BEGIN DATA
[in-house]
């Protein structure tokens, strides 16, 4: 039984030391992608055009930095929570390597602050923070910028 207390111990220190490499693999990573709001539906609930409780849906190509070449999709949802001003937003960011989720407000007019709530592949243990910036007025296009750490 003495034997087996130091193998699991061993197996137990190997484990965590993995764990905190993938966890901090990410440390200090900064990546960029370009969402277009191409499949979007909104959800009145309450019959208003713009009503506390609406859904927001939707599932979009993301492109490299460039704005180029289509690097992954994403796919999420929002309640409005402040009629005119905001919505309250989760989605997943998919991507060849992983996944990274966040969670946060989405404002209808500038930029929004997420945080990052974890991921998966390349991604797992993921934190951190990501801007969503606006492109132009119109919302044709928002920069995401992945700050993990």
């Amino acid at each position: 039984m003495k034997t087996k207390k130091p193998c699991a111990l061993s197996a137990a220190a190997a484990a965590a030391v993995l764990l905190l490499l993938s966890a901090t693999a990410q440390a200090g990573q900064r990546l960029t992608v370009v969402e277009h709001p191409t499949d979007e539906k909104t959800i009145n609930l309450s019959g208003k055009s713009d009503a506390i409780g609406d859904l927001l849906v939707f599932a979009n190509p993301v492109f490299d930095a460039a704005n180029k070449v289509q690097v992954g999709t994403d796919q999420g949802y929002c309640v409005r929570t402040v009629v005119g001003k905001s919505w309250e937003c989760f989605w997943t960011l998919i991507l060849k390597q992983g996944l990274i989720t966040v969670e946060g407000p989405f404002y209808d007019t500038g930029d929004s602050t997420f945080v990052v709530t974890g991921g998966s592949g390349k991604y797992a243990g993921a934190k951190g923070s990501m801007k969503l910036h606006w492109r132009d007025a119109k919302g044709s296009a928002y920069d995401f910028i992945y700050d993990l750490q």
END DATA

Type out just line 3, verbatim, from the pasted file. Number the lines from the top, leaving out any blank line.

């Amino acid at each position: 039984m003495k034997t087996k207390k130091p193998c699991a111990l061993s197996a137990a220190a190997a484990a965590a030391v993995l764990l905190l490499l993938s966890a901090t693999a990410q440390a200090g990573q900064r990546l960029t992608v370009v969402e277009h709001p191409t499949d979007e539906k909104t959800i009145n609930l309450s019959g208003k055009s713009d009503a506390i409780g609406d859904l927001l849906v939707f599932a979009n190509p993301v492109f490299d930095a460039a704005n180029k070449v289509q690097v992954g999709t994403d796919q999420g949802y929002c309640v409005r929570t402040v009629v005119g001003k905001s919505w309250e937003c989760f989605w997943t960011l998919i991507l060849k390597q992983g996944l990274i989720t966040v969670e946060g407000p989405f404002y209808d007019t500038g930029d929004s602050t997420f945080v990052v709530t974890g991921g998966s592949g390349k991604y797992a243990g993921a934190k951190g923070s990501m801007k969503l910036h606006w492109r132009d007025a119109k919302g044709s296009a928002y920069d995401f910028i992945y700050d993990l750490q």